The name for this blog was taken from the opening paragraph of the first chapter of Heman Melville's epic Moby Dick. It has particular meaning for me as my father died in a very damp, drizzly November when I was eleven. I also love the quirky originality of Melville and the phrase also seems to be a good fit for my tendency towards melancholy.
It's a tendency I think we all feel, the need for solitude or at least the need to get away from civilization and responsibility. I have struggled with finding the balance between solitude and society for as long as I can remember. I live in a small, crowded house with my wife and two daughters and we many times go to our separate spaces. Not by design or even consciously, but because we all need our time alone.
I once spent a weekend alone with the brothers at Mepkin Abbey in Moncks Corner, S.C. The brothers are of the Order of Cistercians of the Strict Observance (commonly called Trappists). It is a lovely location filled only with the roaring silence broken at regular intervals by the tolling bells.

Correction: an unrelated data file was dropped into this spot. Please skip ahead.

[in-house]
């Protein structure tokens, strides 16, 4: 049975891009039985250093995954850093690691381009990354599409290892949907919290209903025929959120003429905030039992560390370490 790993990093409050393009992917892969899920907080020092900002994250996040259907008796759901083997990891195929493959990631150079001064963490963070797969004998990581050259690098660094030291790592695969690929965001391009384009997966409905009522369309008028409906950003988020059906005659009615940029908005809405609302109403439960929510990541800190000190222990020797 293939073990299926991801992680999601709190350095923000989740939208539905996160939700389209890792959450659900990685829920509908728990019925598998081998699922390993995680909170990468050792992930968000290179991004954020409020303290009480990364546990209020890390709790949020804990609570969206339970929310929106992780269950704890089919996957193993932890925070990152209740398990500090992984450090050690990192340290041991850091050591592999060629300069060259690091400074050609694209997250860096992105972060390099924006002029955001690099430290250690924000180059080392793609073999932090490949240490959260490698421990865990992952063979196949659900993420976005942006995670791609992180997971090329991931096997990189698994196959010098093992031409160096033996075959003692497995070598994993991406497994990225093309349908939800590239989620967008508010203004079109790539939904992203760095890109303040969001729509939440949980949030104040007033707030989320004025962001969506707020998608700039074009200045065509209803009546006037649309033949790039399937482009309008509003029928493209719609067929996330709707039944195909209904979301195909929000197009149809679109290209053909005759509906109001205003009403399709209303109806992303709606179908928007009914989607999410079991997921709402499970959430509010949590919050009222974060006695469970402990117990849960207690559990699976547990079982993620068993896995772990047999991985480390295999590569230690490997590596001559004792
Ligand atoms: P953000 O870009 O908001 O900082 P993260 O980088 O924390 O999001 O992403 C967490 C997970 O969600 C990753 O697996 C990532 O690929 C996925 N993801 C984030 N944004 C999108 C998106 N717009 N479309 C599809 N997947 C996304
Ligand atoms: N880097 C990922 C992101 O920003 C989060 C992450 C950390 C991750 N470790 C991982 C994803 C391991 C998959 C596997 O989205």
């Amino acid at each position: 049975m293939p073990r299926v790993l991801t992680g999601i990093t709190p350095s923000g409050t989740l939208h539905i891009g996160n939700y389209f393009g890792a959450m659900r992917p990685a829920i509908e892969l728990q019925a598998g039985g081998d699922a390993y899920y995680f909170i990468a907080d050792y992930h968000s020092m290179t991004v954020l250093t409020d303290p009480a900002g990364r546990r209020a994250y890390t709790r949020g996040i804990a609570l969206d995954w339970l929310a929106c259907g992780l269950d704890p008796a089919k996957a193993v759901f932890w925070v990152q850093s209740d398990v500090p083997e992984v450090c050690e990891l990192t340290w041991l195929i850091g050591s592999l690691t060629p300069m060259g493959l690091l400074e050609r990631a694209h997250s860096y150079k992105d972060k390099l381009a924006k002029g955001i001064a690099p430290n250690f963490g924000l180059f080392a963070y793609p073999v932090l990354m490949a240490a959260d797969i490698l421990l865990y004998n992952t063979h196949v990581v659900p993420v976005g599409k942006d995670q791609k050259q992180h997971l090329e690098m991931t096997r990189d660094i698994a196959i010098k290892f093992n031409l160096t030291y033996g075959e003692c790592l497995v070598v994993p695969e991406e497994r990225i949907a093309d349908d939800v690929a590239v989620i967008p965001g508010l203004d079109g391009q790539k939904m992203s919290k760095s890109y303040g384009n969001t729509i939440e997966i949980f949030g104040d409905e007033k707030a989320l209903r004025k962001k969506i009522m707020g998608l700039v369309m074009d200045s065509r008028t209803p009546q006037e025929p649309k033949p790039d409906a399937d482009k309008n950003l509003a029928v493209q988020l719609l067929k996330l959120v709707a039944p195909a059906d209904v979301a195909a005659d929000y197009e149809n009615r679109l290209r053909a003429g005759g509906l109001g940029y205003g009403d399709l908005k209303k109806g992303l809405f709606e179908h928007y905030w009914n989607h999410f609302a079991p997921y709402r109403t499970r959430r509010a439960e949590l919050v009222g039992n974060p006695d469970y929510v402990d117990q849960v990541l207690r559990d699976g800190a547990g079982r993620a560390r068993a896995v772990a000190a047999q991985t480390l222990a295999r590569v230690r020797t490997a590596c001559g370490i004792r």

It was more than I had bargained for. The peace and quiet was palatable for about the first six hours then I began to feel very restless. I took many books to read and planned on wiling the days away engrossed deep in the texts. I did do a lot of reading but I fretted even more. Perhaps it was the sensory deprivation (I tend to be a news junkie) that made me so uneasy. Or maybe I did not want to face myself.
Even more unsettling was the realization that perhaps I did not want to face God. I went to find Him, but then I was afraid to look Him in the eye. Like Jacob I have been wrestling with something that I finally realized was God. It's a bout He's sure to win. He won't turn me loose.